I want to preface this entry by saying it serves as a fitting warning to anyone that doesn’t take snakes seriously. I had just recently completed my venomous snake-handling course, had a few callouts under my belt and was full of bravado. The kind of bravado that makes you a little over confident. I was camping with a friend ironically enough, wasn’t even on a callout. It was about 7pm and I saw a snake crossing the creek we were sitting on. I got close to it and identified it as a Keel back. Here’s the catch though. The Keelback is a non venomous inoffensive species of Colubrid which looks almost identical to the Rough Scaled Snake, a deadly species of Elapid. The difference between the two? One scale known as the Loreal scale located in between the nose and the eye. A scale that a seasoned professional would be forgiven for missing. In my naivety and heightened bravado, I could see this scale clear as day. I held the snake for two minutes before I was bitten a solitary time on the end of my index finger.
I knew right away i made a mistake that could end my life. My heart pounded like a drum and I became hyper-aware of my heartbeat. My vision became blurry within minutes and I suffered from unbelievable local pain. The snake was under half a metre long, meaning I likely suffered a severe envenomation. I calmly told my friend he would need to drive me to a hospital. I applied a pressure bandage and marked the bite site. By the point we got to the car I could not see 3 feet in front of me. The drive to the hospital was an agonizing 45 minutes long. For some people, thinking about death may only serve to panic them, but in a sense I embraced it. I never felt I was going to die, and I kept telling myself this. I was so calm because of this. I convinced myself it would all be okay. I arrived at the hospital and by this point I was vomiting profusely and was in immense pain. They ran a venom detection kit and determined I had ‘severe Tiger Snake envenomation’. I was transferred to the PA where I received anti-venom specific to Tiger Snakes and in a few days I was released.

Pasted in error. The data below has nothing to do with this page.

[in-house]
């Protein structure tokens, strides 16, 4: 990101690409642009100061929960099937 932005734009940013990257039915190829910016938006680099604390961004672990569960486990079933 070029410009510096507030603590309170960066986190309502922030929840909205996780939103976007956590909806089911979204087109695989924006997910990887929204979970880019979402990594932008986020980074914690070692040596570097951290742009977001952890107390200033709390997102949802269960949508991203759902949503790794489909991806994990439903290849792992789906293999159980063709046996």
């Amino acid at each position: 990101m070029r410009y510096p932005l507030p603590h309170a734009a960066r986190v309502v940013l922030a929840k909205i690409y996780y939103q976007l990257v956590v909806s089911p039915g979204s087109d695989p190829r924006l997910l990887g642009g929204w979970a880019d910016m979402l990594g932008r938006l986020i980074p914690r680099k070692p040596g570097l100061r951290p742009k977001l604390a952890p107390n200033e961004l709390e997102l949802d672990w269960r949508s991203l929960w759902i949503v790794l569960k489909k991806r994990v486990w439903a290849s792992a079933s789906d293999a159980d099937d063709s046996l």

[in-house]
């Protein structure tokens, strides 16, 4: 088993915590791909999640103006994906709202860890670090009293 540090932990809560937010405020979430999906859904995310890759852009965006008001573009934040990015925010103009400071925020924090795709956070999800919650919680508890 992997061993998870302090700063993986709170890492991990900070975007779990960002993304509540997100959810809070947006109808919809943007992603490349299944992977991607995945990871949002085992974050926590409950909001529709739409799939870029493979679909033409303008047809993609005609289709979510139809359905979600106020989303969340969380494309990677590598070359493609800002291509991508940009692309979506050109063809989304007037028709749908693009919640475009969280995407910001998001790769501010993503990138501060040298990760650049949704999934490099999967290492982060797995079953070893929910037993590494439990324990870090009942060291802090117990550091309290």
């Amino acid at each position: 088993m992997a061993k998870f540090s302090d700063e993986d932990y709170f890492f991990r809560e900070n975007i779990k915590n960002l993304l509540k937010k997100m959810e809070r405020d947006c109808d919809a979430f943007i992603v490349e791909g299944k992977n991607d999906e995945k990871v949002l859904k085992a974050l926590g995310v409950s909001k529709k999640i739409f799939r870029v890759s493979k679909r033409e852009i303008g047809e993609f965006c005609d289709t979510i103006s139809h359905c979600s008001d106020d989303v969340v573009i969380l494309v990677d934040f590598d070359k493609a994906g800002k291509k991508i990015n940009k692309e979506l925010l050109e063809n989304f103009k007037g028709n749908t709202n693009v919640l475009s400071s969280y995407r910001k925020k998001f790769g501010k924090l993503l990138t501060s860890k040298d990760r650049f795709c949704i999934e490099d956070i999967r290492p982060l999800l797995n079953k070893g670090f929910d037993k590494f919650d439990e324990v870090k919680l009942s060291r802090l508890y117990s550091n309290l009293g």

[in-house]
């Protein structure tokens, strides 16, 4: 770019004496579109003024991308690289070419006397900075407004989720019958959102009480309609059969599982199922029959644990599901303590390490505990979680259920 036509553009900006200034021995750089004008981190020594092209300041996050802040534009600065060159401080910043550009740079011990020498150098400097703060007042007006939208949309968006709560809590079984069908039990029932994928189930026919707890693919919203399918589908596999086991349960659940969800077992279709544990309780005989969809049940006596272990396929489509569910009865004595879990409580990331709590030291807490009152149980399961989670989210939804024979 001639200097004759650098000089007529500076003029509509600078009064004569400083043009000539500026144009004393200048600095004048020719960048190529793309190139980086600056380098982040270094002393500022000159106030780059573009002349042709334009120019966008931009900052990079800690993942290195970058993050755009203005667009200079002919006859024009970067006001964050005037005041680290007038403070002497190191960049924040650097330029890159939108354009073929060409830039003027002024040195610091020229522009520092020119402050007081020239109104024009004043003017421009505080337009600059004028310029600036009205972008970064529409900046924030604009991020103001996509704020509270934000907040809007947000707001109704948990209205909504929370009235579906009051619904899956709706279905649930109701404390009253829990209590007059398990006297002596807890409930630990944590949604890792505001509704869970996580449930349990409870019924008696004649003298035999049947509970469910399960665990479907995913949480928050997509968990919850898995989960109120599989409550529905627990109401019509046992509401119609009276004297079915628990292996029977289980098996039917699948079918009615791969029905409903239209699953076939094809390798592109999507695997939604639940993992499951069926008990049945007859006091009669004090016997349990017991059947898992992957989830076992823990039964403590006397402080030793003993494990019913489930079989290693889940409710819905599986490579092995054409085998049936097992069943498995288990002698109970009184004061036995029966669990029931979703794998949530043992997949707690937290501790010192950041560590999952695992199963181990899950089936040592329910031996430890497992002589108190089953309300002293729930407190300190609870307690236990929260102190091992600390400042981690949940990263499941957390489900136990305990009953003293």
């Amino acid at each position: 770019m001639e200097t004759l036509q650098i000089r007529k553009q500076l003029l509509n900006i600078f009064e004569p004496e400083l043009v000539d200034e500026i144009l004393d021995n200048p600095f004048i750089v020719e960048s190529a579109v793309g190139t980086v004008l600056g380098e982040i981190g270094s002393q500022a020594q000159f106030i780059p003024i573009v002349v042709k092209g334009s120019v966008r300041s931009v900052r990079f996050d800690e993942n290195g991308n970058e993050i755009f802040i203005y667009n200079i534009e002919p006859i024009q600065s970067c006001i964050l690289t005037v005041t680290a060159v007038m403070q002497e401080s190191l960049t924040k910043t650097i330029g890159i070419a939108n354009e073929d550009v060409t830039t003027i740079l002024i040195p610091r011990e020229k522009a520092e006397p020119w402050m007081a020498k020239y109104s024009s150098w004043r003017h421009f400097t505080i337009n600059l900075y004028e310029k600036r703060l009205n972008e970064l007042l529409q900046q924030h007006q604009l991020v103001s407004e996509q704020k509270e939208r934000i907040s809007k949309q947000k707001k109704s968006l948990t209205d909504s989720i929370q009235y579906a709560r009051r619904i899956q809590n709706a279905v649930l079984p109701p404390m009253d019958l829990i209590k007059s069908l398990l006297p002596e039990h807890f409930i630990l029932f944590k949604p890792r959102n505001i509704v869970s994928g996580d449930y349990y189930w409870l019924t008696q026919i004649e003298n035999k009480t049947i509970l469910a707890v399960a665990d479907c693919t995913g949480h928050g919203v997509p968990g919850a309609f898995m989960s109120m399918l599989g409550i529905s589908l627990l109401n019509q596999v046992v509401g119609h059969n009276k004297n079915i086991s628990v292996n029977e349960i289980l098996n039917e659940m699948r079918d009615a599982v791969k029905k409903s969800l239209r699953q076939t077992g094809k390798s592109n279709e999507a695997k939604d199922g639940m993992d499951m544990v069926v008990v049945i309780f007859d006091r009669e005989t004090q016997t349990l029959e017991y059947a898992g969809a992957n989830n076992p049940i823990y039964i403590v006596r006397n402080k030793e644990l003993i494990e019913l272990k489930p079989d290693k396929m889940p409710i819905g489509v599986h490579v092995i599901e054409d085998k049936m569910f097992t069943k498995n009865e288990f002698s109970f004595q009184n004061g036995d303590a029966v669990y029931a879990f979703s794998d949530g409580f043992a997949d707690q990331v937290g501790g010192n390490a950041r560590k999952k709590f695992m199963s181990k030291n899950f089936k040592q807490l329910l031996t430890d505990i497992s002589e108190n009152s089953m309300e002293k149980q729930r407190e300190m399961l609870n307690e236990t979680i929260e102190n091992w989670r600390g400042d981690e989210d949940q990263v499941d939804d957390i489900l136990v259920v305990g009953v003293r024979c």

What people don’t often think about with Snake bites is the mental aftermath. My head was shot for weeks, I suffered mild depression but thankfully no PTSD which a lot of snake bite victims suffer from post bite. It took a long time to overcome the mistake I had made and forgive myself for making it, and to this day I still try not to think about it. I try to take it as a learning experience, and I learnt a lot. Snakes are not toys, and you cannot treat them as such. No matter how much you know, there is still more to learn. But most importantly I learned that in this line of work, there is no room for ego.